When in Japan recently, I visited Meiji Jingu, a Shinto shrine near Shibuya, dedicated to the Emperor Meiji and Empress Shoken and established in 1920. Surrounded by a forest of thousands of trees threaded through with peaceful streams, the shrine area is a sacred sanctuary in the heart of Tokyo.
Poetry is also at the heart of Meiji Jingu. Both Emperor Meiji and Empress Shoken were poets, writing the traditional waka, Japanese poems of 31 syllables (5-7-5-7-5-7). The divine virtues of the Emperor and Empress are celebrated through their poetry.
Visitors can draw a poem from 20 specially selected poems, with English translation and explanation, from the “Omikuji” (poem drawing) box in front of the main shrine building. It is a special way of keeping the spirit of the Emperor and Empress alive in the shrine itself through their poetry.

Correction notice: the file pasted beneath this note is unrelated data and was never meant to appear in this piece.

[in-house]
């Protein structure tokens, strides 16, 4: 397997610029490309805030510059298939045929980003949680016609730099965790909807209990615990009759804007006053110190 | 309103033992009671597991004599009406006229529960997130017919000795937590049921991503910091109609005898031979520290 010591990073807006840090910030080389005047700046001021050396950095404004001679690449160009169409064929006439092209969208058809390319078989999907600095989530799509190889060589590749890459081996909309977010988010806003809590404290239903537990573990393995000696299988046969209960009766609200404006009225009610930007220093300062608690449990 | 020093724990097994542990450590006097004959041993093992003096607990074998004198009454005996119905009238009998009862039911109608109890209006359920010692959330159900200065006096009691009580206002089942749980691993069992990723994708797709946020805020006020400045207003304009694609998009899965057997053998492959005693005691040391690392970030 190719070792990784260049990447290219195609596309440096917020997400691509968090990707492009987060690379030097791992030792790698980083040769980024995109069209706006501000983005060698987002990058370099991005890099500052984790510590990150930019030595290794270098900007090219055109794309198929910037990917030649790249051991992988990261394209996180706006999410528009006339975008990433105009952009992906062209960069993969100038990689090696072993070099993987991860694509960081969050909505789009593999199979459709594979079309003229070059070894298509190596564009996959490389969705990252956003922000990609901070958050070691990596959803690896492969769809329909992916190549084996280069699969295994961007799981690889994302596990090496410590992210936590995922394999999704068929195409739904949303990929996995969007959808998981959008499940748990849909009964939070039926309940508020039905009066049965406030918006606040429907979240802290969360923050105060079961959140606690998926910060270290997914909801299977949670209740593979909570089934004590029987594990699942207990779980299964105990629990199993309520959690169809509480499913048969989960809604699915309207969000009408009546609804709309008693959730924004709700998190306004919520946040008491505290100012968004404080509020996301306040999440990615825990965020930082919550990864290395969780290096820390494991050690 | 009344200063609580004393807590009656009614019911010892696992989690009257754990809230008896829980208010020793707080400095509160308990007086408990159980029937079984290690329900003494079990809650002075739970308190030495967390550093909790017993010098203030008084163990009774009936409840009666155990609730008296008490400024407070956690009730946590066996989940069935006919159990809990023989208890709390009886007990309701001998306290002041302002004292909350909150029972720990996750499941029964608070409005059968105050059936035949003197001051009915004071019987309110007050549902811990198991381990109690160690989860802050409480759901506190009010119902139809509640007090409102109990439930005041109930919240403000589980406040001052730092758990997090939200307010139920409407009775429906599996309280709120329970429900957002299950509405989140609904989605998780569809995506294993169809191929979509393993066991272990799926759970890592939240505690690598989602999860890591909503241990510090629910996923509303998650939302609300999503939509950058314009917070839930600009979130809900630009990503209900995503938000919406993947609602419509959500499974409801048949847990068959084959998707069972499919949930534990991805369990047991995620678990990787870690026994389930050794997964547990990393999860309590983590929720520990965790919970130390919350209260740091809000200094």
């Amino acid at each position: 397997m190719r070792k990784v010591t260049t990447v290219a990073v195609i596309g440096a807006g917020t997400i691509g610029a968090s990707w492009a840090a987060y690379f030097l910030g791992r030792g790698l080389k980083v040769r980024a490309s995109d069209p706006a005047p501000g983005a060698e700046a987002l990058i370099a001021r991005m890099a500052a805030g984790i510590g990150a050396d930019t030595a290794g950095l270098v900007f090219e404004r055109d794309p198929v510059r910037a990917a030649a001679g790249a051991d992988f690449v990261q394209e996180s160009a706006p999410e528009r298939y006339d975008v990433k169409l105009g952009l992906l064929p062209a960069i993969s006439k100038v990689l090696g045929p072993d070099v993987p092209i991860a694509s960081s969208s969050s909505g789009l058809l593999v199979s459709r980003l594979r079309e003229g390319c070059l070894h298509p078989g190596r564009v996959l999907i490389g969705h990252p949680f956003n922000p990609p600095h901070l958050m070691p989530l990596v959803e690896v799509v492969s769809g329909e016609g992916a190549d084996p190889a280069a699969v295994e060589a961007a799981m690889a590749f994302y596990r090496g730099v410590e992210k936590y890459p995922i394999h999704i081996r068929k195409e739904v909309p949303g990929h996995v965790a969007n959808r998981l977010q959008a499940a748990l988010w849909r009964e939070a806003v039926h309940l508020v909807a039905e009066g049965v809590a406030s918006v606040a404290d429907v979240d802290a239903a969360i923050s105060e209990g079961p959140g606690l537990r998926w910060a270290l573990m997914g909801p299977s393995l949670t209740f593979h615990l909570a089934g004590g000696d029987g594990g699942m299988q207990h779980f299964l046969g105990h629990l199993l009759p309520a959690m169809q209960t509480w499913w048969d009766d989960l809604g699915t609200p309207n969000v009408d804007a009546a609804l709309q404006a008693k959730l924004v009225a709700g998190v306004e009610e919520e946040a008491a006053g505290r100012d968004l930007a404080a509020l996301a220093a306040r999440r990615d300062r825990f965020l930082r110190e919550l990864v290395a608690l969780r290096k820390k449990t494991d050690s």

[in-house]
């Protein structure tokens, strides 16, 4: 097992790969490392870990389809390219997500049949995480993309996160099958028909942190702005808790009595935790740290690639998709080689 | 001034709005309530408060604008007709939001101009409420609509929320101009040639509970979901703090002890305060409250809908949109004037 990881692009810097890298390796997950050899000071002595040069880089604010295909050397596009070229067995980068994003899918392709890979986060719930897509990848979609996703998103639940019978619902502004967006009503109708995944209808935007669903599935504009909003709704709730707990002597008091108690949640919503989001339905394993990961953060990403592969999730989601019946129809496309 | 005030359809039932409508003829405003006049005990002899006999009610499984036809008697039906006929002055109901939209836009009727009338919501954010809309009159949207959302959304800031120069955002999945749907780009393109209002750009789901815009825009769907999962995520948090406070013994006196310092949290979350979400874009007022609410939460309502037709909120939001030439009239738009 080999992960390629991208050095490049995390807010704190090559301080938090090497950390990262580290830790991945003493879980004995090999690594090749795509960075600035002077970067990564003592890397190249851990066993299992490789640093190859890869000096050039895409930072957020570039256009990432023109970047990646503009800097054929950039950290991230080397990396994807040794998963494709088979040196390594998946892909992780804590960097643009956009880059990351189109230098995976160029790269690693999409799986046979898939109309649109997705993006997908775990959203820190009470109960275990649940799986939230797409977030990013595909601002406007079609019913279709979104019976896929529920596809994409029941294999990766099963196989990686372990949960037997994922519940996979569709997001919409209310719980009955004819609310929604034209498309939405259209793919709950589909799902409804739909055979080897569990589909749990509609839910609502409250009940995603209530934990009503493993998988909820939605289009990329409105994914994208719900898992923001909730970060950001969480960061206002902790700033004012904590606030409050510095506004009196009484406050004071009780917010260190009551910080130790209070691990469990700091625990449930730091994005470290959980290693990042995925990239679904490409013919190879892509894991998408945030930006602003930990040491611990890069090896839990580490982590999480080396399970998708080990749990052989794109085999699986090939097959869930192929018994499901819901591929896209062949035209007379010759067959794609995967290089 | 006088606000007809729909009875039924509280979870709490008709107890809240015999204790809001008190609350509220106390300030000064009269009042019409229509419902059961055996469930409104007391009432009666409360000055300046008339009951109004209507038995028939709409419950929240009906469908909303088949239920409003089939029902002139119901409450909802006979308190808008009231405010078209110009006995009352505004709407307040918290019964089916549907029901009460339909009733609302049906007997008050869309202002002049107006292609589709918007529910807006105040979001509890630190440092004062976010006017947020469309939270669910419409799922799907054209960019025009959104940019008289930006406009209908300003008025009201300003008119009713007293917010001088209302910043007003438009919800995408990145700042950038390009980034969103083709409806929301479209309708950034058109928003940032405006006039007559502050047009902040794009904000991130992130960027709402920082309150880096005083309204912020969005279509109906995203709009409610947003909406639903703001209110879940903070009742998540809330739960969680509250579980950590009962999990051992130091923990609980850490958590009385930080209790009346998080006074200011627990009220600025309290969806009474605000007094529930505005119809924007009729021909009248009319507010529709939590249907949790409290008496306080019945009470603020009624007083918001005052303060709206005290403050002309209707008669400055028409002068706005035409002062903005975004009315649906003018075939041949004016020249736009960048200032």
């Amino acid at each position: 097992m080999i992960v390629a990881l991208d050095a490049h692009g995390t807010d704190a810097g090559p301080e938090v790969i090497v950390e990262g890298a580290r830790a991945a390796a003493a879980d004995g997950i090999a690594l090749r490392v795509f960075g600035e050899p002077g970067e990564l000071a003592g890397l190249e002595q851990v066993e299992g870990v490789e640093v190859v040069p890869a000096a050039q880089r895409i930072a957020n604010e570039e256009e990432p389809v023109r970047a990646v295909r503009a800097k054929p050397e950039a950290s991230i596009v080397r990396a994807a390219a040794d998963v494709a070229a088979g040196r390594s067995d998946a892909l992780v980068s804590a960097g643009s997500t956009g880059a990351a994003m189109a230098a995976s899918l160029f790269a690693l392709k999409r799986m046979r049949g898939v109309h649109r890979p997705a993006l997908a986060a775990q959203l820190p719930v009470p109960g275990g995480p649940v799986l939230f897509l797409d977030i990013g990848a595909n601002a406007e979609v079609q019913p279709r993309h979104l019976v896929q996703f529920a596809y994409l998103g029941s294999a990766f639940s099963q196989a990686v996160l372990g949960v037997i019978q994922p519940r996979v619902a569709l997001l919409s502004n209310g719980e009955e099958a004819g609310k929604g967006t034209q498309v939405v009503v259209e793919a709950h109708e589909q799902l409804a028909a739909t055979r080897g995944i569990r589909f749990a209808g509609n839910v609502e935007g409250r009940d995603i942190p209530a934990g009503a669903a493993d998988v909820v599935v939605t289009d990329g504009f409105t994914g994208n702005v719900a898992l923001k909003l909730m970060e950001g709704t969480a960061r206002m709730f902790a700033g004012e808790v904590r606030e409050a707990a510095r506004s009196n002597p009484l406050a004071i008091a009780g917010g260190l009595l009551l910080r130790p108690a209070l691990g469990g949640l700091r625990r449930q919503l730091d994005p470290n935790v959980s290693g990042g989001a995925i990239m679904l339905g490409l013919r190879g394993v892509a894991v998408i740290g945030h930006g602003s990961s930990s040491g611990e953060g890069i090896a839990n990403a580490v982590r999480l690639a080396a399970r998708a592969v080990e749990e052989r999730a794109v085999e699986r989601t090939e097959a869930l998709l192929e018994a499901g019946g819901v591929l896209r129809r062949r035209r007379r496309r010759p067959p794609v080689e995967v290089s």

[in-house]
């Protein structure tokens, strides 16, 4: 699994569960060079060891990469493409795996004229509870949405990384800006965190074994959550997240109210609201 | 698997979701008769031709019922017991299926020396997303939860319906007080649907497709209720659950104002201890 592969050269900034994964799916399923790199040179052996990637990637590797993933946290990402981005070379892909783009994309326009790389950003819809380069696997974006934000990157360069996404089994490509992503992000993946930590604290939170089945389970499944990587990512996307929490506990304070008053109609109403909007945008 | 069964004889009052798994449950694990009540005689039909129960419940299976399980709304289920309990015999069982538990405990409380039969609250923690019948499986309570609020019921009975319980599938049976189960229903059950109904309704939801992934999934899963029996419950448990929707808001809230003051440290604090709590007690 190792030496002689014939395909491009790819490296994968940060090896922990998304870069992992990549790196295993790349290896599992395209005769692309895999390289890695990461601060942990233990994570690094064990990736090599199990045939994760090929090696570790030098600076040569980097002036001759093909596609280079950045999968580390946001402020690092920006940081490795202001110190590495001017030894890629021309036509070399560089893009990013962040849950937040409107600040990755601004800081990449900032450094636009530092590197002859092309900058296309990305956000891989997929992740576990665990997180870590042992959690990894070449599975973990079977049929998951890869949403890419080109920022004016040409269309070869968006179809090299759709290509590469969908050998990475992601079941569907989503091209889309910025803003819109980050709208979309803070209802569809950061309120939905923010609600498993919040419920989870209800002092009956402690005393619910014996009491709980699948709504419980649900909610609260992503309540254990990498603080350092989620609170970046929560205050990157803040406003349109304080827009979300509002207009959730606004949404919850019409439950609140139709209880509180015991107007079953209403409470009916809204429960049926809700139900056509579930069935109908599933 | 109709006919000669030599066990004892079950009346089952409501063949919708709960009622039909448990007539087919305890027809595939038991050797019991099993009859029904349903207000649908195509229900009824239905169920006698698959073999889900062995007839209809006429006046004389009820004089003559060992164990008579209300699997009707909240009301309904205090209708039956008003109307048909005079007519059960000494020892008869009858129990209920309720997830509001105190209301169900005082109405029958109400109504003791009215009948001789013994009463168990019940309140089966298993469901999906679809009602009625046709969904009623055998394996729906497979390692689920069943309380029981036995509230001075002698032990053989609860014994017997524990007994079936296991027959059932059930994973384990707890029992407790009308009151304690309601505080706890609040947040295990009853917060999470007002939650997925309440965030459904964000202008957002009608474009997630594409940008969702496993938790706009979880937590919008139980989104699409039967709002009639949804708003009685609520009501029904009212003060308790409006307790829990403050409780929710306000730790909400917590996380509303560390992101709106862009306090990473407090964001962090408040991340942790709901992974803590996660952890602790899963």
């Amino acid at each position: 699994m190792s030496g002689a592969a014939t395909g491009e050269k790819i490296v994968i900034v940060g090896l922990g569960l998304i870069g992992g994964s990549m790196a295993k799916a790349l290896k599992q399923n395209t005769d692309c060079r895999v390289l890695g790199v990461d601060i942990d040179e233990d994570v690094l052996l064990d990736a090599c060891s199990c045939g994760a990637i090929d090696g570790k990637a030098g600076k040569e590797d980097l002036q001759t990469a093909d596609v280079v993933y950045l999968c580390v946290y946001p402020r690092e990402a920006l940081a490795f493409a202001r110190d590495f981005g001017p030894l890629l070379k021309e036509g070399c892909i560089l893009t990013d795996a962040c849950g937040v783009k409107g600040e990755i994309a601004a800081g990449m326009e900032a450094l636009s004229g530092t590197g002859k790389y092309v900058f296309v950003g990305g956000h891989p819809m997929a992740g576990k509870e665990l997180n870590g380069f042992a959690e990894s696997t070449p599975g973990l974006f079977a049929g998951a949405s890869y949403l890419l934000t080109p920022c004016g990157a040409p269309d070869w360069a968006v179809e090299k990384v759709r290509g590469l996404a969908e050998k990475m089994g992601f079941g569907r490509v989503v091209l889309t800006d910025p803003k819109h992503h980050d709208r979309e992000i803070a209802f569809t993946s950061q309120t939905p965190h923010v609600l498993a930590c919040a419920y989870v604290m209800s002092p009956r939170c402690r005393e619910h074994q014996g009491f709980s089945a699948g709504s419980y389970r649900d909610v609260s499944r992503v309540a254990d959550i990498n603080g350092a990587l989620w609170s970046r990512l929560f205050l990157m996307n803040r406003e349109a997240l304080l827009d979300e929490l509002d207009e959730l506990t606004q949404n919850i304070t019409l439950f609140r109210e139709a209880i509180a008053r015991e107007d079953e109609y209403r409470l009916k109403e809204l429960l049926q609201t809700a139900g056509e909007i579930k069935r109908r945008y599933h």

‘Ever downwards water flows,
But mirrors lofty mountains;
How fitting that our heart also
Be humble, but reflect high aims.’
– Empress Shoken –
More information about the shrine and the Waka poetry by Emperor Meiji and Empress Shoken can be found here: “About Meiji Jingu“.